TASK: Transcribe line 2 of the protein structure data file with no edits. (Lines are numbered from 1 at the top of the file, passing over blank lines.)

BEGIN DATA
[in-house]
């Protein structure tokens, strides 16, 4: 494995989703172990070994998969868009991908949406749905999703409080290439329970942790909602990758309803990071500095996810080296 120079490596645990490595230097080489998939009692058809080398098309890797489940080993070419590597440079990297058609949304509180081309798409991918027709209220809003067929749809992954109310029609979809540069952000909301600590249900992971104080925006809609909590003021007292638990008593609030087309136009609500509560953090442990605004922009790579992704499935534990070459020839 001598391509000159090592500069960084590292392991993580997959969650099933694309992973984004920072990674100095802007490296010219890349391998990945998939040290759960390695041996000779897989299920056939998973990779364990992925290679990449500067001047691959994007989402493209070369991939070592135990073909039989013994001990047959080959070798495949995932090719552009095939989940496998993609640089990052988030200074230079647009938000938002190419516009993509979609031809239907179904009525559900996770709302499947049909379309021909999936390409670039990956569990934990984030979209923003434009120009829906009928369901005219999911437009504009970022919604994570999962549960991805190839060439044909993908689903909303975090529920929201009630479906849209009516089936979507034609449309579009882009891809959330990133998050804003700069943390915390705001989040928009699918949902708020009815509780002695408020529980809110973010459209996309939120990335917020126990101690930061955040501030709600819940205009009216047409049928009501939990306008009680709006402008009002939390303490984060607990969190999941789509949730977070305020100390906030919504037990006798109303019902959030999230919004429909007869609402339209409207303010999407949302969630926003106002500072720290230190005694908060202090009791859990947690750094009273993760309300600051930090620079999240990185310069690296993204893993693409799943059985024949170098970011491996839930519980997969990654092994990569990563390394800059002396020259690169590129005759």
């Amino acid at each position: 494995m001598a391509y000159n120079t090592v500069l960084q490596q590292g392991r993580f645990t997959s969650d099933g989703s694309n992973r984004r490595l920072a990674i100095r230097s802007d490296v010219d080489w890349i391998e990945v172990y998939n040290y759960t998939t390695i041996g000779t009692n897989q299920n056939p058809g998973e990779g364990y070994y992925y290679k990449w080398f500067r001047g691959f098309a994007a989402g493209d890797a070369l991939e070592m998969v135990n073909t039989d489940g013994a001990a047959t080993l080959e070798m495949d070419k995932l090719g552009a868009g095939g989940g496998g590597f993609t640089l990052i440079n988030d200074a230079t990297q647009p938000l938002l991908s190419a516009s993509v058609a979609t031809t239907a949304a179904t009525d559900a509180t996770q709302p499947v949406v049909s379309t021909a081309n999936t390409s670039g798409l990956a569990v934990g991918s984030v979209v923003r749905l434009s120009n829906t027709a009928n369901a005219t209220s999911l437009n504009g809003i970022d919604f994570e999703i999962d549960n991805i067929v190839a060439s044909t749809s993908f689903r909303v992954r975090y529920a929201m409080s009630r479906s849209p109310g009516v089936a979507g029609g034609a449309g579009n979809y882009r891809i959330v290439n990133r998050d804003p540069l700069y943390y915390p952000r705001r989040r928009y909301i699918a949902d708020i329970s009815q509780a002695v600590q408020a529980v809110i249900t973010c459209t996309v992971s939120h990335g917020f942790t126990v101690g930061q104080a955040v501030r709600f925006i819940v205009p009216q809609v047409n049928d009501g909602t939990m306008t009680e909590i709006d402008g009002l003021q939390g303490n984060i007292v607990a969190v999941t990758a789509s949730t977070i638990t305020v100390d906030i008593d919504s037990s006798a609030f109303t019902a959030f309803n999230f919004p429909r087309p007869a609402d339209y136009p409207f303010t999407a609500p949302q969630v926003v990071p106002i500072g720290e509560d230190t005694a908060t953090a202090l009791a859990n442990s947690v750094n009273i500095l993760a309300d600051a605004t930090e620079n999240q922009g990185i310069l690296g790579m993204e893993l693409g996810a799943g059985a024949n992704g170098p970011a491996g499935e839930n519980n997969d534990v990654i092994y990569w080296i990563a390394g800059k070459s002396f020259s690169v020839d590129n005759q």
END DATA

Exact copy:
């Protein structure tokens, strides 16, 4: 494995989703172990070994998969868009991908949406749905999703409080290439329970942790909602990758309803990071500095996810080296 120079490596645990490595230097080489998939009692058809080398098309890797489940080993070419590597440079990297058609949304509180081309798409991918027709209220809003067929749809992954109310029609979809540069952000909301600590249900992971104080925006809609909590003021007292638990008593609030087309136009609500509560953090442990605004922009790579992704499935534990070459020839 001598391509000159090592500069960084590292392991993580997959969650099933694309992973984004920072990674100095802007490296010219890349391998990945998939040290759960390695041996000779897989299920056939998973990779364990992925290679990449500067001047691959994007989402493209070369991939070592135990073909039989013994001990047959080959070798495949995932090719552009095939989940496998993609640089990052988030200074230079647009938000938002190419516009993509979609031809239907179904009525559900996770709302499947049909379309021909999936390409670039990956569990934990984030979209923003434009120009829906009928369901005219999911437009504009970022919604994570999962549960991805190839060439044909993908689903909303975090529920929201009630479906849209009516089936979507034609449309579009882009891809959330990133998050804003700069943390915390705001989040928009699918949902708020009815509780002695408020529980809110973010459209996309939120990335917020126990101690930061955040501030709600819940205009009216047409049928009501939990306008009680709006402008009002939390303490984060607990969190999941789509949730977070305020100390906030919504037990006798109303019902959030999230919004429909007869609402339209409207303010999407949302969630926003106002500072720290230190005694908060202090009791859990947690750094009273993760309300600051930090620079999240990185310069690296993204893993693409799943059985024949170098970011491996839930519980997969990654092994990569990563390394800059002396020259690169590129005759």